The Case for eSports

Are eSports, in fact, real sports? Not according to ESPN President John Skipper. “It’s not a sport – it’s a competition. Chess is a competition. Checkers is a competition. Mostly, I’m interested in doing real sports.” Skipper said, according to Re/code. It’s an odd statement, to be sure. Physical skill and endurance aren’t the only measures of competition and sportsmanship, especially considering the coverage that other unconventional sports get, such as fishing, poker, golf, bowling, chess, etc.

Does a golfer use as much strength and stamina as a football player? Does a football player use as much finesse and calculation as a golf player? Does any sport rely on the healthy dose of luck that poker does? These questions can be argued and debated ad nauseum, but the simple truth of the matter is that anything that’s very popular and takes a unique skill set to participate in can be considered a sport. Just because you’re in front of a computer doesn’t mean you’re not employing a vast and varied set of skills and knowledge.

As our digital age continues to progress at this exponential rate, it was only a matter of time until the matter of eSports became a hot topic. With Starcraft tournaments being popularized and sponsored in South Korea as early as 2002, eSports have had over a decade to get rolling, and it doesn’t show any indication of slowing down. With Call of Duty, Starcraft, League of Legends, DOTA 2 leading the pack, the competition has been fierce, and the prizes have been astronomical amounts of money and corporate sponsorships. If, in no other way, eSports have copied physical sports in this way – companies sponsor players and teams, prize money is pooled and won, and side-bets are all the rage.


Despite the immense popularity of these tournaments, there’s still the “old guard” – the group of people who grew up not playing video games, and therefore not seeing their potential. To them, video games are still synonymous with nerds, geeks, and people living in their basement, not multi-million dollar teams flying to America from China and Korea to participate in a computer game championship. The 2013 League of Legends World Championship was held in Los Angeles, California, at the Staples Center — a convention center famous for hosting the most popular musicians, sports teams, and limited events. Over 32 million people watched the tournament online, with a concurrent viewership of 8.5 million people – that is well above what most standard TV shows get on any given night! In addition to those mind-boggling numbers, the stadium itself was sold out.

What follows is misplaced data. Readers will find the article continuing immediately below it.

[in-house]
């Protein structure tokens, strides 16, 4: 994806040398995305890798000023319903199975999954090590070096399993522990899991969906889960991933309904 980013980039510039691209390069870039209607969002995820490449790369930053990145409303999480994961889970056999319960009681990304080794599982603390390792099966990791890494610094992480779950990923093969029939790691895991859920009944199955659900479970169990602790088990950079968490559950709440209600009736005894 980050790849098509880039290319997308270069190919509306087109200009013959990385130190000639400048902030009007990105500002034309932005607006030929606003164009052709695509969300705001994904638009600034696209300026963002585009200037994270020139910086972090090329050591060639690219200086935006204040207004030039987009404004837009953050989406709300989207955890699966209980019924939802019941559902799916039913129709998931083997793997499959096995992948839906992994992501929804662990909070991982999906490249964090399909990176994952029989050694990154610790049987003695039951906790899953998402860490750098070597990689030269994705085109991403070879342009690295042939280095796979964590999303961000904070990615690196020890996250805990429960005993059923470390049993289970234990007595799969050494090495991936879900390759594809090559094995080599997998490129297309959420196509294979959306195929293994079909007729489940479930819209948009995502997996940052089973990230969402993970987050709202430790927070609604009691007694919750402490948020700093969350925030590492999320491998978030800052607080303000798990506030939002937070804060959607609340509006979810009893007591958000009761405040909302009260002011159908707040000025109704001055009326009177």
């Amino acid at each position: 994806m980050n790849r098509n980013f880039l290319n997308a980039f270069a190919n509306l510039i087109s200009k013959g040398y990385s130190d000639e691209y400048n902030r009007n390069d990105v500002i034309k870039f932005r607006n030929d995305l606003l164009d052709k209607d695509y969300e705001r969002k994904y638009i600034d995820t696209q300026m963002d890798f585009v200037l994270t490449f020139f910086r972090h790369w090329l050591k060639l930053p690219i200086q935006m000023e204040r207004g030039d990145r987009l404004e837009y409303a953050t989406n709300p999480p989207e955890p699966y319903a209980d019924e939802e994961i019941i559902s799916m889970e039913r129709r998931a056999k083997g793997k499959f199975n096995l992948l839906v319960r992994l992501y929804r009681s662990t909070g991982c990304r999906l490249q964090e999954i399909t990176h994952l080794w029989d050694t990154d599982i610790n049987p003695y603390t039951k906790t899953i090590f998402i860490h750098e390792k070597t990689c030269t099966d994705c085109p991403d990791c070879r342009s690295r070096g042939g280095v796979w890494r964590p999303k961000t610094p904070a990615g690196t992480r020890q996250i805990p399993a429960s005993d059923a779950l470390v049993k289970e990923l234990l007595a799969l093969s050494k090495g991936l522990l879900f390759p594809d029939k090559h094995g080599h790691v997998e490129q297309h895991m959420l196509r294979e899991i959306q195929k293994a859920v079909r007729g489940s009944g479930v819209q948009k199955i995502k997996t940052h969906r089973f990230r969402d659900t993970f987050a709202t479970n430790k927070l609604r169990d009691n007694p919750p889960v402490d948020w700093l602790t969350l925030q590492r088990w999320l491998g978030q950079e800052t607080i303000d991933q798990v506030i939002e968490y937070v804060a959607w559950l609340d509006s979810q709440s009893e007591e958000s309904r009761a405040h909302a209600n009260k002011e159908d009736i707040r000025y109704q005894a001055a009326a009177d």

I was lucky enough to be at the Staples Center that night, and I can tell you without a doubt: eSports are a bonafide sport. We cheered, we cringed, we booed, and we communed together with the strangers sitting near us. Living in the greater Los Angeles area and having been to Dodgers and Lakers games as well, It felt as vibrant and real as those did, and sometimes even more so. Seeing a sold-out championship live, in person, will make the heart of the most jaded opponent waver a bit. Watching a team claim their $1 million prize for their skill and teamwork absolutely reinforces that they work just as hard as any other team in any other sport – though obviously not all work is physical.


Oliver Fedtke, a German marketing professional who champions the cause of eSports being defined as a real sport, recently posted an interview on his blog with Professor Ingo Froböse. Dr. Froböse is the head of the Center for Health through Sport and Movement at the German University of Cologne. When Mr. Fedtke asked Dr. Froböse if eSports were a sport, he had this to say:

“Sport is more than visible movements you see on a sports field. In fact, this is just one component of a big puzzle that defines the term “sport”. Mental skills, strategies or training are just a few other examples of components which influence the performance. All of them can be found in Competitive Gaming. Although the visible movement may not be comparable to traditional sports like football or swimming, the motor activity component of Gaming should not be underestimated. The movements may be in a smaller range but they are usually very fast and accurate. For that reasons, Competitive Gaming can be ranked among the “normal” sports.”


Mr. Fedtke went on to ask what eSport athletes should be doing to gain more notoriety, and Dr. Froböse’s answer was to intensify public education. Get the message out there that these games are intense, competitive, and worthy of being considered as such. Having a renowned athlete and head of a sports college make a statement like this is a huge step in the right direction for eSports. If someone like Dr. Froböse – with experience in the industry – is willing to accept gaming tournaments as a sport, there will undoubtedly be others who follow suit. The word just needs to get out.


Thankfully, those of us residing in the United States already have a badge of pride regarding this issue – the US government, as of 2013, fully recognizes eSports athletes as professional athletes, which lets foreign nationals have much easier times entering the country. They’re now able to apply for a visa under the banner of a professional athlete, as opposed to a standard visitor, which makes the process much more streamlined for them.


As the tournaments continue to grow in size and money, more and more companies will take note, and eSports will become a fully-fledged sport, recognized even by those who don’t and won’t play video games. Current or former athletes like Dr. Froböse will continue to recognize the merits of the athletes, and acceptance will come. I, for one, can’t wait until that day.

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